Joe Biden and Accusations of Sexual Misconduct

#MeToo has taken center stage, bringing to the forefront a long overdue conversation regarding sexual assault and women’s oppression under patriarchy. Significantly, this nascent openness has allowed women to call out men who overwhelmingly run our government and thus society at large. While the purpose of #MeToo is to take down systems that permit sexual violence and encourage a network of survivors to come forward with their stories, the movement has a wider influence regarding respect for women in the professional world and the current American political climate.   

Lucy Flores, former Nevada state assemblywoman, disclosed her feeling of discomfort in an interaction with former Vice President Joe Biden. Flores stated that Biden came up behind her and “proceeded to plant a big slow kiss” on the back of her head. Flores acknowledged that Biden’s “behavior wasn't violent or sexual, it was demeaning and disrespectful." While Flores’ story is not one of sexual assault, it is also a story related to the demoralization of women. Flores continued by saying that in that moment Biden was not treating Flores as his equal, he was not offering the respect of "the most qualified person for the job." Flores wrote that his actions show “a lack of empathy for the women and young girls whose space he is invading, and ignores the power imbalance that exists between Biden and the women he chooses to get cozy with."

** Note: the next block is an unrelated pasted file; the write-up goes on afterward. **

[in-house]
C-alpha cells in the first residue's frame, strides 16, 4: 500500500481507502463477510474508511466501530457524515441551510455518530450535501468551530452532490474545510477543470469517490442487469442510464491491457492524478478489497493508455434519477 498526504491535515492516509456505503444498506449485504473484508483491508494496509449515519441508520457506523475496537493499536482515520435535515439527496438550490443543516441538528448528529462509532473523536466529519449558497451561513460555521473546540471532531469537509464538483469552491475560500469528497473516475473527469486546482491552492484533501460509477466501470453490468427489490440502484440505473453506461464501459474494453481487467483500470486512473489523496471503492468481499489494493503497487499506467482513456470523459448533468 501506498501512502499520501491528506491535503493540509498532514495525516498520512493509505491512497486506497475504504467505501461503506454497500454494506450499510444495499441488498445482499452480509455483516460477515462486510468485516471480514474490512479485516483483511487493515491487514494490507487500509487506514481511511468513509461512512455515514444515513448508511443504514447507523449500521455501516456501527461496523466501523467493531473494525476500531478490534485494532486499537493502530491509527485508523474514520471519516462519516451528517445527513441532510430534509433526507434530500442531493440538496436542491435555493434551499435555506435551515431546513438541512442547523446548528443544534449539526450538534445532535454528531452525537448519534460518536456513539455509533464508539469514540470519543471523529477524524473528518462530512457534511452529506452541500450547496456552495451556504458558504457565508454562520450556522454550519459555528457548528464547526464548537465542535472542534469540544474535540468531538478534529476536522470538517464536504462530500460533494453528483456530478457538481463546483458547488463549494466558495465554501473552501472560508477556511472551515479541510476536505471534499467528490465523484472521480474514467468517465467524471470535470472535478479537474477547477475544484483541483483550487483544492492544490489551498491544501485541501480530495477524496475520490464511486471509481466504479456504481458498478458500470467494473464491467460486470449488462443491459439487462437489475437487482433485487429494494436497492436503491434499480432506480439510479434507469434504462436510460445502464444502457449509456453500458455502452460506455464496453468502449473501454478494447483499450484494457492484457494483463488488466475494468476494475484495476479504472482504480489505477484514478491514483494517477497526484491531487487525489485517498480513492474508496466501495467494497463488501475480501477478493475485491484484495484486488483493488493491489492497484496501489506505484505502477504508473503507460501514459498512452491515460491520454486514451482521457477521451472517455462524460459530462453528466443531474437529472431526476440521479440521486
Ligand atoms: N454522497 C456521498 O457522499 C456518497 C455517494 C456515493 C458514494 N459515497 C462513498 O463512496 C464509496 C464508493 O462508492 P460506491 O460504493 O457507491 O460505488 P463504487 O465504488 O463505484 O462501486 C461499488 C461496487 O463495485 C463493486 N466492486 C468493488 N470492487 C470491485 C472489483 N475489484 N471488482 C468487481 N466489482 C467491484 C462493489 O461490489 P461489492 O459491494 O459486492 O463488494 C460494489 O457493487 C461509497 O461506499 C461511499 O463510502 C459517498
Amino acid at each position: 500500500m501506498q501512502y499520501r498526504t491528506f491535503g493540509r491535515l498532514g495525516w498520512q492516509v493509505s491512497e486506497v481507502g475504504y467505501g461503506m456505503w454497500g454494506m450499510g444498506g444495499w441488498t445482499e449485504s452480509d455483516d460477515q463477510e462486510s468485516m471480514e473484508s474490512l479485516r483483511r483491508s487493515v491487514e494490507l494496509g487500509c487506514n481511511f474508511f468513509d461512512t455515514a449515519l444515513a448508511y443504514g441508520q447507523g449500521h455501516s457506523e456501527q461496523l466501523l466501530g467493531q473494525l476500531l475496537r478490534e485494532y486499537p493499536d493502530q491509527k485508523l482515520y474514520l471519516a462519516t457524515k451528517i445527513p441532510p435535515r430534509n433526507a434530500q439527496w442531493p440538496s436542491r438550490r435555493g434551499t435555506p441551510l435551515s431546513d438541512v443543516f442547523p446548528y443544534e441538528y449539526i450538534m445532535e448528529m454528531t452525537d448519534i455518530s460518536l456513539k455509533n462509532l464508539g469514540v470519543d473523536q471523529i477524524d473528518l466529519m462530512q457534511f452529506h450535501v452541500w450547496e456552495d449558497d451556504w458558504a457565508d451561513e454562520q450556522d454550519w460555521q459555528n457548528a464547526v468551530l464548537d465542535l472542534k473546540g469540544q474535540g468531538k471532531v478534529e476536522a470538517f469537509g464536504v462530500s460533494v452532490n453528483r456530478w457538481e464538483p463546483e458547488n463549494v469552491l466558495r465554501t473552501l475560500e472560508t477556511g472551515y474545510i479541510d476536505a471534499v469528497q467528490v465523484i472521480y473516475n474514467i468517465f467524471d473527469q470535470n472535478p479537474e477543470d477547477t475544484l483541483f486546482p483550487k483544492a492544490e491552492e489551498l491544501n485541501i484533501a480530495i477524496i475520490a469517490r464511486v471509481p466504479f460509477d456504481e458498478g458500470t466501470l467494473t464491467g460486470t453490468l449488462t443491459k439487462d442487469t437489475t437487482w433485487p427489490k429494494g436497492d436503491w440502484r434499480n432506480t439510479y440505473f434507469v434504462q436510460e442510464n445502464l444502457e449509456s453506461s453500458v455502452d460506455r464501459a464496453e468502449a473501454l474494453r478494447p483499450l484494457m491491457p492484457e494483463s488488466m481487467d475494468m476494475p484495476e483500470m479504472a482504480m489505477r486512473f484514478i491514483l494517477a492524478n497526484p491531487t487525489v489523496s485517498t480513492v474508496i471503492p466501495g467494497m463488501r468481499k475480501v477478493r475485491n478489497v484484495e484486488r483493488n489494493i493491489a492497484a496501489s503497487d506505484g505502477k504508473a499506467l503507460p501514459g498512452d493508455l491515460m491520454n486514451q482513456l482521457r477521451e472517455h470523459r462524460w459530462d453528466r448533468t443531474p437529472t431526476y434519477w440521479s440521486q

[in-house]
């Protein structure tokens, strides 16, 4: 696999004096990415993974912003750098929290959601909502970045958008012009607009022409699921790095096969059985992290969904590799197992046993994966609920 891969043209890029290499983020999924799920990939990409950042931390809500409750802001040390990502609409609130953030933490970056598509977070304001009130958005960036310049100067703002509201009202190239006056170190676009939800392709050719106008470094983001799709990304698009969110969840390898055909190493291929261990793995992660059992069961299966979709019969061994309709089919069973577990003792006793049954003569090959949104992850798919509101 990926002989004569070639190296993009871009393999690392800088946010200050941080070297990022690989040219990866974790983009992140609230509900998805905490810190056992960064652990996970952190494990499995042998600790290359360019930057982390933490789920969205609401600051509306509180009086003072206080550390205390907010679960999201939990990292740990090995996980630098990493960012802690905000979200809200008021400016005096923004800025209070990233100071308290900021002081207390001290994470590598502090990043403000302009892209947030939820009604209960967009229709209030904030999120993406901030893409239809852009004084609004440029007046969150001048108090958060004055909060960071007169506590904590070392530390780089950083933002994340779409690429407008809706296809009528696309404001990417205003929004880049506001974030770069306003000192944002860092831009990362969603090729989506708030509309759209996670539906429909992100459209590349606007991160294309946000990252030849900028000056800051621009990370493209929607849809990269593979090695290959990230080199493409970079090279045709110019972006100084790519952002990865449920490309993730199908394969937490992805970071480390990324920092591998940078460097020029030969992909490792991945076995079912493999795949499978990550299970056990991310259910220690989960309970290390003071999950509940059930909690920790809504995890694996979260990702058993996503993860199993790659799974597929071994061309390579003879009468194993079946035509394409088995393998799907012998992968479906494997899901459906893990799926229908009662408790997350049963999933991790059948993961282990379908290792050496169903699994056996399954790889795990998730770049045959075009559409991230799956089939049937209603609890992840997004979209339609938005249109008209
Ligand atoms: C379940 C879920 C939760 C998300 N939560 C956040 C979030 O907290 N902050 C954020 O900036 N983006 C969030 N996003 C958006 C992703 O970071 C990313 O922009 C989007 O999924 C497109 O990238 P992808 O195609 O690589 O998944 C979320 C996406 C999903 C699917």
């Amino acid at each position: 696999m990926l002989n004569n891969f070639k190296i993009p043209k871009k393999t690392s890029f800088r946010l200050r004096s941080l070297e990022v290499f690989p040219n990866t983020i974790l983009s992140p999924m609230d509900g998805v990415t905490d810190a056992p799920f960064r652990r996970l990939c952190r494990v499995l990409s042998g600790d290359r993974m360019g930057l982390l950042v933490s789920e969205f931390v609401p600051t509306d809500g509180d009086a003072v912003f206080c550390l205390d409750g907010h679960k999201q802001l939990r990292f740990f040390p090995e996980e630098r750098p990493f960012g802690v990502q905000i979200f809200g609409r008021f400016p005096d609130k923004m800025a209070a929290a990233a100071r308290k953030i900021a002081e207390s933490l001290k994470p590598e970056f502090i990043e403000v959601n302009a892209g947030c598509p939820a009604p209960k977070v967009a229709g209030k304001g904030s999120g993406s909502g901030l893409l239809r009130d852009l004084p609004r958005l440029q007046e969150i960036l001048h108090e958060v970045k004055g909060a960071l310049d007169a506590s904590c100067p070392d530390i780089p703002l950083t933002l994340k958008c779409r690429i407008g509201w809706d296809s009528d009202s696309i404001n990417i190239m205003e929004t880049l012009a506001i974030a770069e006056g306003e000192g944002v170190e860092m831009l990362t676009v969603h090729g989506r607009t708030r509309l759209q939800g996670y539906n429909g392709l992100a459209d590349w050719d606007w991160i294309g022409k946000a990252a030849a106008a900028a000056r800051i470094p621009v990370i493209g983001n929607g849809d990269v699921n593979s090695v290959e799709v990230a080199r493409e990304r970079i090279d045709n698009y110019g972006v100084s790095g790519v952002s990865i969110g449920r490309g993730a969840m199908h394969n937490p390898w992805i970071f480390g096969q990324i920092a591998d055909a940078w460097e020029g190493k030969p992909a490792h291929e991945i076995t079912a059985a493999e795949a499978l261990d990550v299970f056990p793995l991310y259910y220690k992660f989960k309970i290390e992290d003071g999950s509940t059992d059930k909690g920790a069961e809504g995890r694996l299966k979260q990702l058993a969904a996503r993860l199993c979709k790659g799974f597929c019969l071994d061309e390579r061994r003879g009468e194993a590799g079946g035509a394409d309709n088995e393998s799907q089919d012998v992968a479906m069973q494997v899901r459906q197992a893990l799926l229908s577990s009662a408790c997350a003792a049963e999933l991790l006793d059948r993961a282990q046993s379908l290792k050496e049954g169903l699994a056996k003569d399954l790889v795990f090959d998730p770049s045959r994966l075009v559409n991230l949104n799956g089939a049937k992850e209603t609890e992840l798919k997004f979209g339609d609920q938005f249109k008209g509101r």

Amy Lappos, a nonprofit freelance worker from Connecticut described a similar encounter with Biden stating that he “reached for her face and rubbed noses with her.” Further, photographers have often captured Biden touching, kissing, or generally in close physical contact with women without their permission. Two women since have also come forward.

Over the years, Biden’s behavior has been entirely characteristic, just “Joe being Joe.” It has been played off as purely friendly behavior. Until the #MeToo era, mainstream media and other outsiders have been largely dismissive. Yet, the rhetoric today is changing. Even though Flores, Lappos, and other women's’ experiences with Biden do not match the severity of women's’ stories in the #MeToo movement, the systemic problem is that female victims are constantly blamed. Women are consistently plagued as being all to sensitive or at fault in some other absurd capacity.

Biden spoke about “social norms” and stated, “they’ve shifted, and the boundaries of protecting personal space have been reset — and I get it, I get it. I hear what they’re saying. I understand it. And I’ll be much more mindful."

In coming forward with their stories, women like Flores and Lappos bring necessary attention to the mistreatment of women in professional and political settings especially in advance of the 2020 presidential election. Flores said, “that imbalance of power and attention is the whole point — and the whole problem."